Committee Records on LB 78, 88th Neb. Leg., 1st Sess. 9-10 (January 31, 1983).
While bond registration records are, therefore, not public records available to citizens in general under the public records statutes, members of the board of directors of a public power district occupy a different position concerning their district than do members of the general public. Under Neb. Rev. Star. $ 70-619 (Cum. Supp. 1992) the corporate powers of a public power district are vested in and exercised by the board of directors of that district. As a result, the directors of the power district are the public officers in charge of the district. A public officer is the legal custodian of all papers, books and records pertaining to his or her office, and is responsible for their safekeeping and protection. 76 C.J.S. Records 34. On this basis, we believe that it may be argued that the directors of a public power district are actually the legal custodians of the bond registration records for the district. In effect, those registration records are the directors' records. Therefore, the directors of the power district have the right to view those records as a part of their duties associated with the governance of the district, and they do not simply stand with members of the general public with respect to viewing bond registration records in the hands of the bond registrar.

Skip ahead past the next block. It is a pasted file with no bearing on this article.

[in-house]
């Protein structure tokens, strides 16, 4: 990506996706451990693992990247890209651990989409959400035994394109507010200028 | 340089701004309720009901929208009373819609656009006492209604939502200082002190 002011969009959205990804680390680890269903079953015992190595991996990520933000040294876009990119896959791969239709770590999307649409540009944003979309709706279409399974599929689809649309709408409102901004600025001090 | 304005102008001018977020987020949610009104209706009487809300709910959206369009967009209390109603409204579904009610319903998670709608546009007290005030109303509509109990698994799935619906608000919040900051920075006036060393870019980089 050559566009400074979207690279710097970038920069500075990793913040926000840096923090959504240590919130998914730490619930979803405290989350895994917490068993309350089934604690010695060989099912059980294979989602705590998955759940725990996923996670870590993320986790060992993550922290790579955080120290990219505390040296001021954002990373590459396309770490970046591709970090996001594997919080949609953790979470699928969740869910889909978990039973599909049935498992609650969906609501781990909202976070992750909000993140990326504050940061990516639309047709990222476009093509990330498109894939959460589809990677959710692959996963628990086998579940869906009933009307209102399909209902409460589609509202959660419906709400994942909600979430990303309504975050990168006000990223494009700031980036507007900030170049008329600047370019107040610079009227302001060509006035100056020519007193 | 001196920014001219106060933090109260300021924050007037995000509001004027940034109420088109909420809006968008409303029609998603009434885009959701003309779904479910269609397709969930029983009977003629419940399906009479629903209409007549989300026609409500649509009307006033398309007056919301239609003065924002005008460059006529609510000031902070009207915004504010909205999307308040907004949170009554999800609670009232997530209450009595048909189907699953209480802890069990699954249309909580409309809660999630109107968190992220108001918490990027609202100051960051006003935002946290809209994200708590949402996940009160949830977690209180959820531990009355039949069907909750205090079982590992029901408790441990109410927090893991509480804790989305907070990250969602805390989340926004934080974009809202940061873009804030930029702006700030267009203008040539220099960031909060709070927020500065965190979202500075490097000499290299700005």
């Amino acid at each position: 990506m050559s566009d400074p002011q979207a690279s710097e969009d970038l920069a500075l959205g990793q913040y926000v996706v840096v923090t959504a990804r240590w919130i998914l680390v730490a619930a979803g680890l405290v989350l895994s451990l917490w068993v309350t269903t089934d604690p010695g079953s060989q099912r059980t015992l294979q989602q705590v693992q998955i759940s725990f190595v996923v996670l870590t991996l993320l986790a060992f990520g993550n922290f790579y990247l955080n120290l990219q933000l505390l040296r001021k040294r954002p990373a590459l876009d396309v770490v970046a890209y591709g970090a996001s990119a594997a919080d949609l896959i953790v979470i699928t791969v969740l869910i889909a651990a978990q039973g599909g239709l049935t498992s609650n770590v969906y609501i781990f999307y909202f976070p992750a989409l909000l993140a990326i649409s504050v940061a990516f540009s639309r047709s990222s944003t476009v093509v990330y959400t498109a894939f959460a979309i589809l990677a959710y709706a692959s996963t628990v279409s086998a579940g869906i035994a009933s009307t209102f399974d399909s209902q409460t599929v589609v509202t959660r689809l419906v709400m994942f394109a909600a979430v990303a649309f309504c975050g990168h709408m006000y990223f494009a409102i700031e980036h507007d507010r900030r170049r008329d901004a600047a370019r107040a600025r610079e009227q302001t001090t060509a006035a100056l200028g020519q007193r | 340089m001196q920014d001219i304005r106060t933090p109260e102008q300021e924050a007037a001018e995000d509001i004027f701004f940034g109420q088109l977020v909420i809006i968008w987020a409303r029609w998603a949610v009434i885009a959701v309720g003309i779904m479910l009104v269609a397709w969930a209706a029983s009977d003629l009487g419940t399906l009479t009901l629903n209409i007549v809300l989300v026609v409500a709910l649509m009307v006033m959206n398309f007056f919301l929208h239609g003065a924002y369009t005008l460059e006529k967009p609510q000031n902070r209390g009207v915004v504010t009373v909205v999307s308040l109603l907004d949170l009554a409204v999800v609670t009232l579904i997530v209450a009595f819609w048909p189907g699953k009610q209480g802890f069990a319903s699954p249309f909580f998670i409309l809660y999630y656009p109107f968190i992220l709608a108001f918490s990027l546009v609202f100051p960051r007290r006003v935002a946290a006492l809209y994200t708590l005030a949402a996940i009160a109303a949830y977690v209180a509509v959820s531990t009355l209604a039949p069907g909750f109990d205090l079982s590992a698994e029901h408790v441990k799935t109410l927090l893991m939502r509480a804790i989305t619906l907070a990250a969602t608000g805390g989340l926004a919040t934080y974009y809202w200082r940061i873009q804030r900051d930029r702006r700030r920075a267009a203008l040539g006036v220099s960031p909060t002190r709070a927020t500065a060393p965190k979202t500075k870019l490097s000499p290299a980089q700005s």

While the analysis set out above appears to us to be the better analysis with regard to your question, we must point out that other arguments might be made supporting the notion that the current statutes do deny public power district directors access to bond registration information. Therefore, as is the case with most opinion requests concerning the necessity for clarifying or repeal legislation, if you wish to make it entirely clear that the district directors in question should have access to bond registration information, we suggest that clarifying or repeal legislation might indeed be appropriate.